- in many kingdoms and chiefdoms, the history of the chiefdom/kingdom is recited frequently (several times a year) at celebrations and as part of official ceremonies. This helps to keep the memory alive. This is especially true in many of the interlacustrine kingdoms. In some cases, the task of preserving the history is given to a particular family, in effect, the court historians. However, as the stories are repeated frequently, everyone hears them repeatedly and this helps to maintain accuracy. The oral traditions of the interlacustrine kingdoms are probably the oldest and longest in Africa; they seem to go back 700-800 years or so. [Some oral traditions of Polynesian peoples in Hawaii and of theMaori of New Zealand go back even further—over a 1000 years.]

- the Chwezi are part of the oral histories & legends of most kingdoms of the interlacustrine area; the only notable exception is in Buganda.

- in the 1960s, there was a great deal of expectation that extensive collection and analysis of oral traditions would bring more information about whether the Chwezi were real people and who they were. It was also hoped to get a clearer idea of the origins of these kingdoms and of the peoples who make them up. However, the understanding about the origins is not too much further advanced from the position taken by Oberg, except that the part about the Hamites has been abandoned by all serious scholars.

- the general consensus is that the cattle-keepers were probably Nilotes who migrated southward into the area much the way the Maasai have in more recent times. Whether the Chwezi were actual people or merely legendary is not known, but the high degree of similarity in the stories about them and the role they are ascribed in the founding of so many kingdoms leads many historians to believe that there must be some basis in fact.

- this kingdom is representative of the interlacustrine kingdoms although there are substantial differences. The strict separation into pastoral and agricultural castes was not a feature of all the kingdoms; in Ganda and Nyoro, pastoralism was not very significant nor of high status. Instead, agricultural is very fruitful and the population denser than some of the other kingdoms. Perhaps the number of early pastoralist migrants was less and they were more absorbed by the agriculturalists. While there were certainly status differences in Ganda and Nyoro, there were not the rigid castes described in Nkole.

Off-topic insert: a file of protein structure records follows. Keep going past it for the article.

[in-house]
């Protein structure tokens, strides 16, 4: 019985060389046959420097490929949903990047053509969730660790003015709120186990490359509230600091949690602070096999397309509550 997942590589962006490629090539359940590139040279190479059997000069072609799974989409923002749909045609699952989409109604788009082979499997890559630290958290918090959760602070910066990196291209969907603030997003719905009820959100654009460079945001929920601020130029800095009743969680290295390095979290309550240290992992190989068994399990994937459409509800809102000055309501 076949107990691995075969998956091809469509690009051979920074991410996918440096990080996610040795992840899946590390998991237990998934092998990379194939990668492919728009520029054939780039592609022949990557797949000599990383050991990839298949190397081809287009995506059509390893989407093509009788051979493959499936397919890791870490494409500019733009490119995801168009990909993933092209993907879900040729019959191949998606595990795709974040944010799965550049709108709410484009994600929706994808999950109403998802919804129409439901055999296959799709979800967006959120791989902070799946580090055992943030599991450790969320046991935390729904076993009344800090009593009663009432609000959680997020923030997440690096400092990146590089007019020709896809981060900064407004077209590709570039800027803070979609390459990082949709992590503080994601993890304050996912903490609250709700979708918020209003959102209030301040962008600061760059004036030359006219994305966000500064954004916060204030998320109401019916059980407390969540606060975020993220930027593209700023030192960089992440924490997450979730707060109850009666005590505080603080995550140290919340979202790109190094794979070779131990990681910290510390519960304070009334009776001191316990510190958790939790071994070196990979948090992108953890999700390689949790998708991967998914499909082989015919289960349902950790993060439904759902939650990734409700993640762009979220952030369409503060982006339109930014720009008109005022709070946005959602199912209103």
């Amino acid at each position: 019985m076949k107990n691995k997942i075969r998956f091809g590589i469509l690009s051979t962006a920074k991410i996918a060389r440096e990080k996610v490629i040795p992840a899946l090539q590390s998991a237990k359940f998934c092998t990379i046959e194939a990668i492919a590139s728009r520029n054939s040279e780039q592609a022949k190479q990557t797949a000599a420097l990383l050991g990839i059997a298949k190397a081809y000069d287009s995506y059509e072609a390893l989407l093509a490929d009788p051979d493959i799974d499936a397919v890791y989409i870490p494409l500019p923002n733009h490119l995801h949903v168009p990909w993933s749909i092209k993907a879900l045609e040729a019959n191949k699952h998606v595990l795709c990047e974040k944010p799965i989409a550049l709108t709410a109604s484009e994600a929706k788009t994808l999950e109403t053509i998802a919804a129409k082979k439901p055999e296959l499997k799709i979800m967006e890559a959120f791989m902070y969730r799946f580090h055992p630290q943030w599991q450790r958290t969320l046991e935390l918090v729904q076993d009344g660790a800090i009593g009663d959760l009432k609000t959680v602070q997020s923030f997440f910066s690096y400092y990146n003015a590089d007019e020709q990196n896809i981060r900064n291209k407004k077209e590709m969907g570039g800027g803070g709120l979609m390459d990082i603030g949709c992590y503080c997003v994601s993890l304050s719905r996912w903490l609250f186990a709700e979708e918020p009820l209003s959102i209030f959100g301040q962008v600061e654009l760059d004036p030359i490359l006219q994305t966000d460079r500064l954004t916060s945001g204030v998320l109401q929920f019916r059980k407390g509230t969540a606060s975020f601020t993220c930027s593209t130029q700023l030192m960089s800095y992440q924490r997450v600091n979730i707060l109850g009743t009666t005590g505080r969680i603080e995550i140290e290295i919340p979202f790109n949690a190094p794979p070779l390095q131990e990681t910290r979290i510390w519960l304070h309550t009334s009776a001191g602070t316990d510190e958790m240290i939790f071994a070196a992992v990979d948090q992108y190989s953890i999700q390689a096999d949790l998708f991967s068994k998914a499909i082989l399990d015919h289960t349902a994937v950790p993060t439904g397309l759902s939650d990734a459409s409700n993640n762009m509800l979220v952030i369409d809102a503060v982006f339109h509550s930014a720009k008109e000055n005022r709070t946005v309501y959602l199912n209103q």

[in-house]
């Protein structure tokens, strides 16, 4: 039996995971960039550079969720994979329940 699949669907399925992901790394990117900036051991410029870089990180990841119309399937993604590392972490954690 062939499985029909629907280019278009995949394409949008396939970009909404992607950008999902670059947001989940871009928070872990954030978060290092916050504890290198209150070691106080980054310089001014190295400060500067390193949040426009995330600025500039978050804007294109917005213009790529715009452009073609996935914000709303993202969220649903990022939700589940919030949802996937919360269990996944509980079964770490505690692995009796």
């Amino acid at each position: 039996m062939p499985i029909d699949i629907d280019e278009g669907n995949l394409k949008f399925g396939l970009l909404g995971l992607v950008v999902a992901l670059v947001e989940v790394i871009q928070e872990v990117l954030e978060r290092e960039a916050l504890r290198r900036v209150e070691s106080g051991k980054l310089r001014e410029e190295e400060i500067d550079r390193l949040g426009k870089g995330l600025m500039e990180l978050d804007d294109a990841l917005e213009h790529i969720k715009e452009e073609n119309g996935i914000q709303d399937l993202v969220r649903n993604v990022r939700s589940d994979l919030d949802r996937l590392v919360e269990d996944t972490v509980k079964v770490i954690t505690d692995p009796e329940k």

- however, in Rwanda and Burundi, the social and political structures were similar to Nkole with fairly rigid separation of pastoral Tutsi and agricultural Hutu. In the wake of the terrible conflicts recently (although several bloodbaths have occurred since independence in the 1960s), there has been a good deal of debate about whether the hatred and hostility are rooted in the pre-colonial relationships on the one hand or a result of the of colonial policies of theBelgians. Proponents of the latter argue that colonial authorities used divide and conquer tactics and favoured one group over the other to create the hatreds.

- however, it is not quite that simple. With Christianity and education, the traditional groups can react very differently. As we shall see (this happened frequently in west Africa where the dominant minority was Muslim), the subordinate group may be more open to acquire education and Christianity; as governments require more educated personnel, these are the people that get ahead and their status rises. In other words, an entirely new system of status and stratification emerges and the positions of the subordinate and superordinate groups gets reversed. The new elite in the former subordinate group is likely to be much less willing to accept subordination, especially if they are in the majority; on the other hand, the former dominate group are usually not willing to give up their position. New ideas, such as democracy or rule by the majority, make it unacceptable to the majority to return to the pre-colonial relationships. Thus, by the end of colonialism and the beginning of independence, the situation and the dynamics had been radically and fundamentally altered.